Fighting Irish Make Fenway Their Home
South Bend, Ind. — Notre Dame won’t play a Big Ten opponent in 2015, the first time that’s happened in more than 100 years, but the Fighting Irish will play a home game against Boston College at Fenway Park.
Athletic director Jack Swarbrick released schedules for the next three seasons on Friday, saying a goal was to follow the model Jesse Harper started back in 1913 when he scheduled games at Army, Penn State and Texas and helped give the Fighting Irish a national following.
“We play coast to coast. Jesse Harper made that decision a hundred years ago. It changed the trajectory of the football program and the university, and we’re not going to stray from it,” Swarbrick said.
The 2014 schedule was released so late because Swarbrick had to adjustments when the school agreed to play five games a season against Atlantic Coast Conference opponents after joining the league for most sports other than football. That left the Irish with too many games.
The problem was solved when Wake Forest agreed to move its 2014 game to 2015 and Swarbrick made the game against Boston College a Shamrock Series game, where the Irish play one home game a season at a neutral site.
Swarbrick said that fit in with his goal of playing games in special places. The Irish will face Boston College at the home of the Boston Red Sox — the team Irish coach Brian Kelly grew up rooting for. The field served as the home field for Boston College for 76 games from 1914 through 1956.
In 1944, Notre Dame faced Dartmouth at Fenway and won 64-0.
Notre Dame already has measured the field at Fenway to make sure there wouldn’t be a recurrence of what happened when Northwestern played Illinois at Wrigley Field in 2010 and they had to change the rules so that the offenses would run only toward the west end zone because the east end zone came within a foot of a padded brick wall.
“We spent a lot of time mapping it, staking it,” Swarbrick said. “The Yankees will tell you when we went there the first time, we drove them crazy. We had to outline the entire field. We had to walk in and see it.”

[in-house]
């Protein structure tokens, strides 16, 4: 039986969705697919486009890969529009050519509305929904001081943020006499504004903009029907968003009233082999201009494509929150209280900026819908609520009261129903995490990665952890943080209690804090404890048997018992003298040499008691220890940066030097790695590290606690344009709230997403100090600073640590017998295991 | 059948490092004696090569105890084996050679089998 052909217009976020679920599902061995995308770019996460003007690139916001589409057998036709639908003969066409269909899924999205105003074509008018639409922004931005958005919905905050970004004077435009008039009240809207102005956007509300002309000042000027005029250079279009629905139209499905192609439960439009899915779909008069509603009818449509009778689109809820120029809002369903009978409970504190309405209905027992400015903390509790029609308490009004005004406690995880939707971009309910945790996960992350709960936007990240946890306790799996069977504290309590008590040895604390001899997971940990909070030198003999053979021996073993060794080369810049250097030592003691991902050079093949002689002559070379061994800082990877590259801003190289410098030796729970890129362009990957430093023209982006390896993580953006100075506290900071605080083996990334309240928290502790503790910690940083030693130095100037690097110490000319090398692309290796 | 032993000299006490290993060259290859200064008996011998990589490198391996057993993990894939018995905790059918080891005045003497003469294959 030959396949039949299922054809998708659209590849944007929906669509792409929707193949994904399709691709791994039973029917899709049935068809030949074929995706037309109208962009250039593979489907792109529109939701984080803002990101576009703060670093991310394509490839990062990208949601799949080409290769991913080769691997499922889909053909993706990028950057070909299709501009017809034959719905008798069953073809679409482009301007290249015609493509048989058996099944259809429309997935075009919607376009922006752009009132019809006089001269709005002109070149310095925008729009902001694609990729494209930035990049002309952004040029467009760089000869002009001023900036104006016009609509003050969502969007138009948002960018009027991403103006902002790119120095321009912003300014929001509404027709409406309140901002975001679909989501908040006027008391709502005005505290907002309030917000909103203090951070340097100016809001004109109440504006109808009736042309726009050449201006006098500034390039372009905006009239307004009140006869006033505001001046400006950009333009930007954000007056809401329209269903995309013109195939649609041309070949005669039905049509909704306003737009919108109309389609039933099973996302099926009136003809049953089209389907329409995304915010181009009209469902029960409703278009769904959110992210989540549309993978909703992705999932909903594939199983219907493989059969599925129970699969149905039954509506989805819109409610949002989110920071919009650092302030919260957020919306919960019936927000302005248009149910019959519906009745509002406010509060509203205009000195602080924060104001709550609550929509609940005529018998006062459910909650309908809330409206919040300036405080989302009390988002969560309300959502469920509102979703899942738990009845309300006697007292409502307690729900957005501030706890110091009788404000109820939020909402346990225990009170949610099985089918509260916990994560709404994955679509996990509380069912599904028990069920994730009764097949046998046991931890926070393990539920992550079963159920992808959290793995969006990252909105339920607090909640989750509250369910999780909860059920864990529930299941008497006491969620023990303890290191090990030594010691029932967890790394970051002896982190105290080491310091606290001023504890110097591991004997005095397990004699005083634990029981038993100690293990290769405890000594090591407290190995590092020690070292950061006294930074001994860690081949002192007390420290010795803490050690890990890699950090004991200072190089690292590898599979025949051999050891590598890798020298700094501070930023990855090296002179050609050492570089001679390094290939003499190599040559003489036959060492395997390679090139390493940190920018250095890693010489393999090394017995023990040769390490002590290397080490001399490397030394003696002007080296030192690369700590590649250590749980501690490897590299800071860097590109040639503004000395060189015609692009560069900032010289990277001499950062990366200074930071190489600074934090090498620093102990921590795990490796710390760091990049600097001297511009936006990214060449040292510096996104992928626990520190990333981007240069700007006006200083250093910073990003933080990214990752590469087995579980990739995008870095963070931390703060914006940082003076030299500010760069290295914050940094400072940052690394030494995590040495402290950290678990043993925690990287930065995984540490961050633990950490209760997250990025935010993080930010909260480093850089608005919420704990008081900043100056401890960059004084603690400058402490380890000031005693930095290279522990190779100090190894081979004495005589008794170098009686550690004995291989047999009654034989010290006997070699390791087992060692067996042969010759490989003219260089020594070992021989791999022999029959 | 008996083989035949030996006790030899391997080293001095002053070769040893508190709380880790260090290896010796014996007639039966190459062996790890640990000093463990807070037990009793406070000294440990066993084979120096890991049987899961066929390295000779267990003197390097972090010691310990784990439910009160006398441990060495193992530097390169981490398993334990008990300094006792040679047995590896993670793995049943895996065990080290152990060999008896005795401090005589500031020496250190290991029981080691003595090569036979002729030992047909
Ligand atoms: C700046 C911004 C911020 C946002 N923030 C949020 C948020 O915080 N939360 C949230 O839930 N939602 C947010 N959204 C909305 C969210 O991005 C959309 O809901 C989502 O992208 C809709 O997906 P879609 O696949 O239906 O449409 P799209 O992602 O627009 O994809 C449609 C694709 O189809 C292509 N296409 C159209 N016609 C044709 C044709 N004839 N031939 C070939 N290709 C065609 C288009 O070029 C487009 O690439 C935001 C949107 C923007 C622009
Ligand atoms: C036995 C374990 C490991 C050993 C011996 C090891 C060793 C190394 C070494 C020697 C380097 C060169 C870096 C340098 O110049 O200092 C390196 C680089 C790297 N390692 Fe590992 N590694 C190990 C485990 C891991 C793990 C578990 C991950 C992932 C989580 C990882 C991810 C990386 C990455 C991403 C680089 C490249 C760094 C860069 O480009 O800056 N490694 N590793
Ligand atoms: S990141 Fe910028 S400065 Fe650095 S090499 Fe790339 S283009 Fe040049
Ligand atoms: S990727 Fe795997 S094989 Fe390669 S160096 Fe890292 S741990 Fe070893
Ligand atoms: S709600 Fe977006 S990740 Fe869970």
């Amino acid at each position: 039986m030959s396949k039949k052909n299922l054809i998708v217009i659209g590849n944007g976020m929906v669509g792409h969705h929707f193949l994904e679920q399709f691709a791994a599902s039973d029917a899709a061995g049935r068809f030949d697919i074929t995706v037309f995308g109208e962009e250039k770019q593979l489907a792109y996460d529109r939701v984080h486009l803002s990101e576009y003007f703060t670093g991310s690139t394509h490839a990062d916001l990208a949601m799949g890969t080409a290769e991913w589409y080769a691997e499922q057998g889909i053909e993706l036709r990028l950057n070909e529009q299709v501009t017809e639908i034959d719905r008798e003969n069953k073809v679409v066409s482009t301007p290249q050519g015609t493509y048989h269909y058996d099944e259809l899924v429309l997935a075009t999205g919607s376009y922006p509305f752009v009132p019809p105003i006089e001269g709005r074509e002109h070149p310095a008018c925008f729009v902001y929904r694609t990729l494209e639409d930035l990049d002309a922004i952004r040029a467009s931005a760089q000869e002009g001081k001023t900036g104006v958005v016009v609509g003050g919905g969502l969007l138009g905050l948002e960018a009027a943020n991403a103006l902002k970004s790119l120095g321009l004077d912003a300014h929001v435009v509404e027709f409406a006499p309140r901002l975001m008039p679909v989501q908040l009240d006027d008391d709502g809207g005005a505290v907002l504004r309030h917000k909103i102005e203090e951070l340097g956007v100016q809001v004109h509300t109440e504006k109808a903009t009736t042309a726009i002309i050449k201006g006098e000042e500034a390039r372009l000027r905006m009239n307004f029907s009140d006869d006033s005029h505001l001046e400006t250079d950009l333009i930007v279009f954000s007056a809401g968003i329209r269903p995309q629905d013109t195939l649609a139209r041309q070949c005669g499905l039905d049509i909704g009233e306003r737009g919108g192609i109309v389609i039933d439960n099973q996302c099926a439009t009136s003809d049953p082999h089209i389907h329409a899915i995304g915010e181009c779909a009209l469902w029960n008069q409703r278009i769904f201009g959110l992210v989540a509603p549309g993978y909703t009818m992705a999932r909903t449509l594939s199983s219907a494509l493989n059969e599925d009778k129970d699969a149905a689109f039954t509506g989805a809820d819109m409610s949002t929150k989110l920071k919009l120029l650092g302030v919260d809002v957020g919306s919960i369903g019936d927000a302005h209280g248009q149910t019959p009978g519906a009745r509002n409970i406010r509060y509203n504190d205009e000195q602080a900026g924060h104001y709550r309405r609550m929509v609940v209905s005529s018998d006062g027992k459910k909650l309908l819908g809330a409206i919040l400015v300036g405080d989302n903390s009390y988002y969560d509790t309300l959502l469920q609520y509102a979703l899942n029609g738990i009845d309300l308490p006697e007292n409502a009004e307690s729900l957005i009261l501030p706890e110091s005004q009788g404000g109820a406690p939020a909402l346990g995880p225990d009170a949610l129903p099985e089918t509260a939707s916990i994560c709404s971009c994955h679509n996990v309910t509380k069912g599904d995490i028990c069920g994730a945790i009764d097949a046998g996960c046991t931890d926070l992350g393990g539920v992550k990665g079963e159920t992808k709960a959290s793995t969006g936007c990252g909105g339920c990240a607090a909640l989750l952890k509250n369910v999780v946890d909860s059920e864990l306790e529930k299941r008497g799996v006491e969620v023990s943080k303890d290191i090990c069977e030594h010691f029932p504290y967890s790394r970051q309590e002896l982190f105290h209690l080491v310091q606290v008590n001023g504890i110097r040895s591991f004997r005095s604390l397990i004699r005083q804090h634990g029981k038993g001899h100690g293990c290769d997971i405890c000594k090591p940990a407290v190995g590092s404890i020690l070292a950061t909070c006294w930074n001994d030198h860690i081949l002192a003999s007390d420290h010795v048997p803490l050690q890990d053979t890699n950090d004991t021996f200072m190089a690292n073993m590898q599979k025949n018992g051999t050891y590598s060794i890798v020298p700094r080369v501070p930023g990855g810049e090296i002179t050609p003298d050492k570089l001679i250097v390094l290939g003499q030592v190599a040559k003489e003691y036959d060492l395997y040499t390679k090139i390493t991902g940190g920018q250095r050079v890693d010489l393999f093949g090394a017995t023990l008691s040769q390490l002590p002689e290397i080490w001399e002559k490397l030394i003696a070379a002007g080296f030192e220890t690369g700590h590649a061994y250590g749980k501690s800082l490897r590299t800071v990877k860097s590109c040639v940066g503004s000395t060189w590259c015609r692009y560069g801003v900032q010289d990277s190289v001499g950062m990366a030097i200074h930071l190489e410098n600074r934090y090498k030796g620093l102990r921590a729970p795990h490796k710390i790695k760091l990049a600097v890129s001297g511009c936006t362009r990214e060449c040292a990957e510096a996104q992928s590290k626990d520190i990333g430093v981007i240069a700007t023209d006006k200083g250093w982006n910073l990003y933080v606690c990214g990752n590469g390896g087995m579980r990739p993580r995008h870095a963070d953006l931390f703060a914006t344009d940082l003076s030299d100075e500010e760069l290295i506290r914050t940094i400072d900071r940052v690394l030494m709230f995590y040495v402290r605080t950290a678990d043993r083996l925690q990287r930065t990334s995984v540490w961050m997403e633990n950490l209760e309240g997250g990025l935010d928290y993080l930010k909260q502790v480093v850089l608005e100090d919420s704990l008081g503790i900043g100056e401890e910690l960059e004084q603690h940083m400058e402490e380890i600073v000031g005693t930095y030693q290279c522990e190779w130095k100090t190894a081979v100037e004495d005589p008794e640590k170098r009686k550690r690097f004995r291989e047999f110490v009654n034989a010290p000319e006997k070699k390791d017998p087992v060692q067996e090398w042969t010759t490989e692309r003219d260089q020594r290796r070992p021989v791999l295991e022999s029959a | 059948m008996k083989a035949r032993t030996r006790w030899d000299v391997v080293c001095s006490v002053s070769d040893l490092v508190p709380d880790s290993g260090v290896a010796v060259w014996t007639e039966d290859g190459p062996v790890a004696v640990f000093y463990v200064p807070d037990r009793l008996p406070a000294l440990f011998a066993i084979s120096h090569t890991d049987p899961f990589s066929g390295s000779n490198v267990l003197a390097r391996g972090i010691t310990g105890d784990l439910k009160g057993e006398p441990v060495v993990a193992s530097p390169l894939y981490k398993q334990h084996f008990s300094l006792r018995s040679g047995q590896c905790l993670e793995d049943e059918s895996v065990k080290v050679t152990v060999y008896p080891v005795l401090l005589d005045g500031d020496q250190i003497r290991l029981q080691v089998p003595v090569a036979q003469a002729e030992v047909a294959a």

Notre Dame wouldn’t have scheduled the game if officials thought there was any risk to players, Swarbrick said.
The Irish also play Purdue at Lucas Oil Stadium in Indianapolis next season, Syracuse at MetLife Stadium in East Rutherford, N.J., in 2014 and 2016, Navy at FedEx Field in Landover, Md., next season and Army in San Antonio in 2016.
They open the 2015 season at home against Texas and open at the Longhorns in 2016.
Swarbrick said when putting together the schedule his other priorities were keeping the model of playing six home games, five road games and the Shamrock Series game, playing on Saturdays, preserving the games with USC, Stanford and Navy, maximizing the school’s geographic reach, maintaining a strong strength of schedule and playing other highly ranked academic schools.
Maintaining games with traditional opponents Purdue, Michigan State, Michigan and Pittsburgh weren’t as high a priority. Swarbrick said he took it as a compliment so many people got upset the Irish won’t be playing them as often.
“I can’t think of a higher form of flattery for Notre Dame football, that people got so upset at the prospect of losing games with us,” he said.
He said the schedule achieves the geographic reach by playing in nine of the nation’s 12 largest cities during the three-year span and nine of the 10 largest Catholic communities.
Swarbrick said a priority moving forward is trying to add a Southeastern Conference opponent to the schedule.
He said that’s difficult, however, because Notre Dame only has one open spot in its schedule for a road game and that is filled through the 2020 season. The Irish also owe BYU a game there.
The Irish also will be playing more home night games. Swarbrick said in addition to the annual Shamrock Series games being played at night, the Irish have agreed to play three night games every two years in South Bend.